By Alleen Brown
By Maggie LaMaack
By CP Staff
By Jesse Marx
By Jesse Marx
By Maggie LaMaack
By Jake Rossen
SONY VX1000, SONY PC7, CANON SL-1, ET AL.
by Rob Nelson
At the start of this decade, the intermittently visionary Francis Coppola peered into his crystal ball and saw the future of cinema--in the form of "some little fat girl in Ohio." More specifically, Coppola was imagining a new apparatus that might enable such a girl to get her "little" vision onto the screen. "To me, the great hope is that now these little 8mm video recorders have come around, and some [ordinary] people who normally wouldn't make movies are gonna be making them... And for once the so-called professionalism about movies will be destroyed forever, and it'll really become an art form."
In '91, Coppola's prophecy of cinematic democratization supplied the perfect ending to Hearts of Darkness, the documentary about the making of Apocalypse Now (and the consequential unmaking of a certain professional filmmaker). But it wasn't until '98 that a sizable portion of this pro's prediction came to pass. For this year saw the release of The Cruise, The Last Broadcast, The Celebration, and The Saltmen of Tibet: four hugely original and innovative debut features that simply wouldn't exist were it not for the technology their makers used to shoot them. All four films employed lightweight, low-cost digital video camcorders whose "three-chip" design allowed for high-quality images even in low-light situations; and all four managed to play on big screens in commercial venues across the country. (Let me also mention that veteran doc-maker Albert Maysles came to Minneapolis last July with a jury-rigged Canon SL-1 in tow, cradling it like a newborn baby and dreaming out loud about the Mayslesian verities it might bring.)
Still, I know what you're thinking: Can a camera really be an artist, much less the Artist of the Year? Well, in a word, yes. After all, if it's the job of the artist to develop new means of expression, and the job of the great artist to inspire others less privileged to do likewise, then the $3,000 DV camcorder did more for the artistry of movies than any moviemaker in '98.
Consider the evidence: The inconspicuous mini-DV camera allowed Saltmen director Ulrike Koch to capture a nearly extinct Tibetan ritual to which she was denied official access by the Chinese government; the palm-sized Sony PC7 effectively gave The Celebration's Thomas Vinterberg one helluva Louma crane, the likes of which Orson Welles would have killed for; the Sony VX1000 helped the makers of The Last Broadcast complete their digitally transmitted mock-doc for a thrillingly measly $900; and the VX1000 also absolved Cruise director Bennett Miller of the need to seek funding for his perverse portrait of the artist as a young tour-bus guide--the heretofore unknown Timothy "Speed" Levitch.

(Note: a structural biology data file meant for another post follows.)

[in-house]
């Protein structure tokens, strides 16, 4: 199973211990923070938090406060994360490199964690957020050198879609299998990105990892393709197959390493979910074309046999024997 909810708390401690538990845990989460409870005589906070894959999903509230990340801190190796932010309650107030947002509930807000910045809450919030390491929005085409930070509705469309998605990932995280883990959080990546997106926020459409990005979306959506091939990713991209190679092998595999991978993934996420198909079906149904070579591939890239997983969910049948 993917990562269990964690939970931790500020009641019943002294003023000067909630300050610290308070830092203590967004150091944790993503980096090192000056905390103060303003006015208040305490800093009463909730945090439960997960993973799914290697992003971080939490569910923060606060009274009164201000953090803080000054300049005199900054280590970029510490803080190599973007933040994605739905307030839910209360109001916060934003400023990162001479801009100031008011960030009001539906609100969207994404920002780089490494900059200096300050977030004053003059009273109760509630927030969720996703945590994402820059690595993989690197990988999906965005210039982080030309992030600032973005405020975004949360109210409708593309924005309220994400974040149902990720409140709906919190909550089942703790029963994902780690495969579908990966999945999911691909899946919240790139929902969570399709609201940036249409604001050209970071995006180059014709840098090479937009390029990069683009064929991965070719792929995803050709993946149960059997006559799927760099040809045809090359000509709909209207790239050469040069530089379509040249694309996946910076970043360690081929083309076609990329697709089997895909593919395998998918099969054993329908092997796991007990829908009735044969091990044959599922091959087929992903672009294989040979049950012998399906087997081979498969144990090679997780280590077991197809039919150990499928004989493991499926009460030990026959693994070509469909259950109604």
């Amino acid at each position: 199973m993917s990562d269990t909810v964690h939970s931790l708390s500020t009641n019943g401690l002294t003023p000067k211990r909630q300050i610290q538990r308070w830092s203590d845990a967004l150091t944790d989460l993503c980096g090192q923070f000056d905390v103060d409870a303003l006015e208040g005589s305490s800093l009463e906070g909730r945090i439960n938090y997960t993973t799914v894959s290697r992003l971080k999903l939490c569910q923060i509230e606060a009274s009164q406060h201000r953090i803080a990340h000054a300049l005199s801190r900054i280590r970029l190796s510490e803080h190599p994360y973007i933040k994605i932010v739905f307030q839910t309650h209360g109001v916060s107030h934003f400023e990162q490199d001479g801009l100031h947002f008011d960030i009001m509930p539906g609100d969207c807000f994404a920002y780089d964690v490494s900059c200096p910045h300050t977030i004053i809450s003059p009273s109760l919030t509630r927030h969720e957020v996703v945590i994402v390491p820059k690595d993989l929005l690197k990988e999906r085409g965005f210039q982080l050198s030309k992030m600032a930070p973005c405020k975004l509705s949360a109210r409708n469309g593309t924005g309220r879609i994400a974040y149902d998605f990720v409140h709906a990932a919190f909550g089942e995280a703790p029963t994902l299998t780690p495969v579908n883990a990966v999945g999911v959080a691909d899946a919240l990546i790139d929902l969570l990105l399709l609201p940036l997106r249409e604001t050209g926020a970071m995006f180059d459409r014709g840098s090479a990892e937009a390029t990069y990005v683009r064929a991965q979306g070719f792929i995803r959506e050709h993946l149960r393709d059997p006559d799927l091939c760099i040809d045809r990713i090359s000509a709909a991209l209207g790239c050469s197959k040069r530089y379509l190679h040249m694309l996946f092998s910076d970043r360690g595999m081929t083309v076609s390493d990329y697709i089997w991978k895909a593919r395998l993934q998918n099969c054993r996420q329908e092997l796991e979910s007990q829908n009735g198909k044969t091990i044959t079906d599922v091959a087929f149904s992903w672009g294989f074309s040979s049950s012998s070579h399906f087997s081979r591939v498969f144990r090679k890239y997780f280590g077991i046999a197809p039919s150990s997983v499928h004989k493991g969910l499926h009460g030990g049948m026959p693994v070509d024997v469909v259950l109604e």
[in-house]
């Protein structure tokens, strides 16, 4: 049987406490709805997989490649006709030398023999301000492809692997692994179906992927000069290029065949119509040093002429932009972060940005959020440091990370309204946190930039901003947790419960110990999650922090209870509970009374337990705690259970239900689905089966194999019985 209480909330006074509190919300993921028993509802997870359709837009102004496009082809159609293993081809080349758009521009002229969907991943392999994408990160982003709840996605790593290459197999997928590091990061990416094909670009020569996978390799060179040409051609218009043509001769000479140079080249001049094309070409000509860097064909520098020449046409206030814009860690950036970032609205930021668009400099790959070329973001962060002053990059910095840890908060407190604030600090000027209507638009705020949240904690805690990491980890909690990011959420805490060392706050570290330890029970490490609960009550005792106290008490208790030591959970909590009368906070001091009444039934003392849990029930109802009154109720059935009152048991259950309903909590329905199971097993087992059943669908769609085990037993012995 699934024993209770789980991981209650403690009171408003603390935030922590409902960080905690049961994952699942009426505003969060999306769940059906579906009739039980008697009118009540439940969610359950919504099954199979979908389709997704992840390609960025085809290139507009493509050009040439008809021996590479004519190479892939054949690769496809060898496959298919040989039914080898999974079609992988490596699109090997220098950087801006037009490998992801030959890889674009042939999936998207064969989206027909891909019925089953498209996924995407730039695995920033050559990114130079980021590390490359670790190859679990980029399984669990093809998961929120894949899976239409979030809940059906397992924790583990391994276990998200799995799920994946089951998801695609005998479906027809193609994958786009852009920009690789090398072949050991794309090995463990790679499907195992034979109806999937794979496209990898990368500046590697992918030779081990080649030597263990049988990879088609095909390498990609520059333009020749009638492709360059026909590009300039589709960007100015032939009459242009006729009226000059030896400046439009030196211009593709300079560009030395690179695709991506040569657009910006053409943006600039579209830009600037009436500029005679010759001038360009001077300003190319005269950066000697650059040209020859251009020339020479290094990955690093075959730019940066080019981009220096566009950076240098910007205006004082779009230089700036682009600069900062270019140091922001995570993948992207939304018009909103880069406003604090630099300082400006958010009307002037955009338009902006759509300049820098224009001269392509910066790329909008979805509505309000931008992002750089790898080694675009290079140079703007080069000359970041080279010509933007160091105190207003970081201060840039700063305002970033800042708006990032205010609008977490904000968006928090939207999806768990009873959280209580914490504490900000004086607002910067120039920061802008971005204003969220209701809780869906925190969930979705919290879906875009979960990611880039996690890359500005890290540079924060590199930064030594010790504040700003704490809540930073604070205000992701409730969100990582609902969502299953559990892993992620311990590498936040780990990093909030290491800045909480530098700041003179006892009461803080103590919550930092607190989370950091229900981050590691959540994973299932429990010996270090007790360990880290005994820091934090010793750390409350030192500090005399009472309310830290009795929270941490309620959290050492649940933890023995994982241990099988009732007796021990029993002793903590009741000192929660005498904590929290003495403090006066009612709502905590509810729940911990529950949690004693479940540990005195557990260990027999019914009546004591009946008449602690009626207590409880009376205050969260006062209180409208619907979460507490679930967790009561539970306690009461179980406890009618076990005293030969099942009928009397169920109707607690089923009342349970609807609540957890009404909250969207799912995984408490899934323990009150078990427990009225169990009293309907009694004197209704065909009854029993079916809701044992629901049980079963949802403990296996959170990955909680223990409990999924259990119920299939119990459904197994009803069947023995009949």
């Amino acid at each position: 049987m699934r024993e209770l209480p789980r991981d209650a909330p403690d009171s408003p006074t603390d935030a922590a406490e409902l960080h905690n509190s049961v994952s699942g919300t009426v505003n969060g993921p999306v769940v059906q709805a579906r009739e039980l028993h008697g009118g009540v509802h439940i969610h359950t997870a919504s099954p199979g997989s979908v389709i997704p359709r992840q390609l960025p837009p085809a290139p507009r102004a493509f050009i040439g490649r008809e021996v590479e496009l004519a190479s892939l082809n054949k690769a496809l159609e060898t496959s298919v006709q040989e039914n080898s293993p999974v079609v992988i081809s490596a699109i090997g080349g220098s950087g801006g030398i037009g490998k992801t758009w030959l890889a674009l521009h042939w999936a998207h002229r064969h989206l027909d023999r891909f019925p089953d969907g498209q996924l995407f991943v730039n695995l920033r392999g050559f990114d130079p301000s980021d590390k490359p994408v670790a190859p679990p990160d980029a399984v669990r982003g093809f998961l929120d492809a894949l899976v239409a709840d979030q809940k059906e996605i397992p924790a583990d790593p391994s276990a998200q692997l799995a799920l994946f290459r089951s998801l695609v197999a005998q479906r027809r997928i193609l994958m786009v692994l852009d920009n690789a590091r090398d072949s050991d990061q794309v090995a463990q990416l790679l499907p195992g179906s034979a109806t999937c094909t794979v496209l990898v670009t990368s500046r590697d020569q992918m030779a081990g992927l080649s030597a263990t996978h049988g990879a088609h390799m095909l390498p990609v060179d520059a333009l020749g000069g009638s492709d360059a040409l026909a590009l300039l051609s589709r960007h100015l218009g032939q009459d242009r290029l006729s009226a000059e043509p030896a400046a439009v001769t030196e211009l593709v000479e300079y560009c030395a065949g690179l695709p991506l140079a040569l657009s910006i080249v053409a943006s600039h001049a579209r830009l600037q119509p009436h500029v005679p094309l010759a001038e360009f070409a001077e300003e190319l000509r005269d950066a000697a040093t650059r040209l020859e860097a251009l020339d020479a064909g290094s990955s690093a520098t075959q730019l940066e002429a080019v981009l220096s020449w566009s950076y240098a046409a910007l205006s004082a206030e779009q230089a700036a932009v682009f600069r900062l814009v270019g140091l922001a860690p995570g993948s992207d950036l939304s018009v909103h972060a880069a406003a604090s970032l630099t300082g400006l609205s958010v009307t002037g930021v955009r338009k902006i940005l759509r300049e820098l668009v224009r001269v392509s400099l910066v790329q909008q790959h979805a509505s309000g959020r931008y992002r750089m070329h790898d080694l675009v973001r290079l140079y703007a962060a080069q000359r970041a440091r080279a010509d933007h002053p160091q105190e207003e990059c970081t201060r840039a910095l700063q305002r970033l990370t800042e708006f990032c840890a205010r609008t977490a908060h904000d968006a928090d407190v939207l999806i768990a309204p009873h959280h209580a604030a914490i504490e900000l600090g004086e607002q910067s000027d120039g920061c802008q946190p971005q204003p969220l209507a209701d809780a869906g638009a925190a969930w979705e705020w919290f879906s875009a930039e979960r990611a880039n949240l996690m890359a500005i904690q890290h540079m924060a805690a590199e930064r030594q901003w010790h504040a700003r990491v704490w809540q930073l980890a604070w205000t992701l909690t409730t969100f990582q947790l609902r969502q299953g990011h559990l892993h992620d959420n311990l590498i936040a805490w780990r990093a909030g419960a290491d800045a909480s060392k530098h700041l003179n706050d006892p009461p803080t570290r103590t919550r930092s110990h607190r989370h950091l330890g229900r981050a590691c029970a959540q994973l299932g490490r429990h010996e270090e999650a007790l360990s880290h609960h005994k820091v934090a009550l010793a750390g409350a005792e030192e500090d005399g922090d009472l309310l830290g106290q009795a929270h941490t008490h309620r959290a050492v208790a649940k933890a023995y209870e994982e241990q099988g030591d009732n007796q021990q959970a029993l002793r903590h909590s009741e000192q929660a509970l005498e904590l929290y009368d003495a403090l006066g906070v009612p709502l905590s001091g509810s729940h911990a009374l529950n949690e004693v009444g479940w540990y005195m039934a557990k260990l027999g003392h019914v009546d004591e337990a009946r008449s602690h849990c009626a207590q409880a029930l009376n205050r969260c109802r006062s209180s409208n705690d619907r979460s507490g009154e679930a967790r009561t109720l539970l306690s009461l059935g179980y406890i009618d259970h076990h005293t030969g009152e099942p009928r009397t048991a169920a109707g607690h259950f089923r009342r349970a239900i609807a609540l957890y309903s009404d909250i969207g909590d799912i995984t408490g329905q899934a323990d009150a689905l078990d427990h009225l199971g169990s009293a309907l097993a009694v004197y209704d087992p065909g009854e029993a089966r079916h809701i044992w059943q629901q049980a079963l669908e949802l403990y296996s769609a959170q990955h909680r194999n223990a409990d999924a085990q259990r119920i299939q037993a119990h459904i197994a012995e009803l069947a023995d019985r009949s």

One caveat: Miller, perhaps to attract or appease distributors of what could have been a truly radical movie, spent $100,000 to beautify his image (and sound) in advance of its transfer to 35mm--in effect delivering control of this affordable format to the money men. (Didn't the DV image look decent enough as it was? And who'd want a pro-quality portrait of a street poet anyway?) Conversely, the challenge to supporters of low-tech, grassroots cinema is to convince distributors that we don't particularly care what the image looks like if the story is sharp: I mean, did anyone complain about the picture quality of Hoop Dreams, shot on regular video in the days before DV?
Assuming other DV directors can resist the self-defeating urge to make their work look more "professional," and/or developments in Internet and satellite technology do away with the need for distributors altogether (one can dream, can't he?), I believe I have an early candidate for 1999's Artist of the Year: some little fat girl in Ohio.
Rob Nelson is film editor at City Pages.
Minnesota's ace card has always been its ability to metamorphose: Pop hybrids spring up here like hothouse orchids, and musicians experiment and cross-pollinate genres as often as they start new bands. While the national music scene stumbles in its search for the Next Big Thing, there are still artists in Minnesota creating music in provocative, forward-thinking collaborations. And this year offered amazing evidence of that--from Dynospectrum's art-hop and Jason Heinrich's award-winning drum-'n'-bass-influenced car ads to the national successes of NEXT and Semisonic.
While it's been a year of incredible bounty for many Minnesota artists, I still believe the Artist has had the most impact as a musician and a businessman. On daring and personal resourcefulness alone, the Artist has kept his rightful stature atop the local scene by determining his own musical and financial fate. The possibilities of marketing and distribution through the Internet are still new, and he has hit snags along the way (like the 5,000 lost orders of his online-only offering, the five-CD Crystal Ball set). But he has walked away from being someone else's organ grinder's monkey by putting out three releases in 1998 on his newly created New Power Generation records, a feat that recalls the marketing prowess of Berry Gordy. And he figuratively gave the finger to Warner Bros. by rereleasing seven new versions of his legendary hit "1999," the original of which remains in their catalog.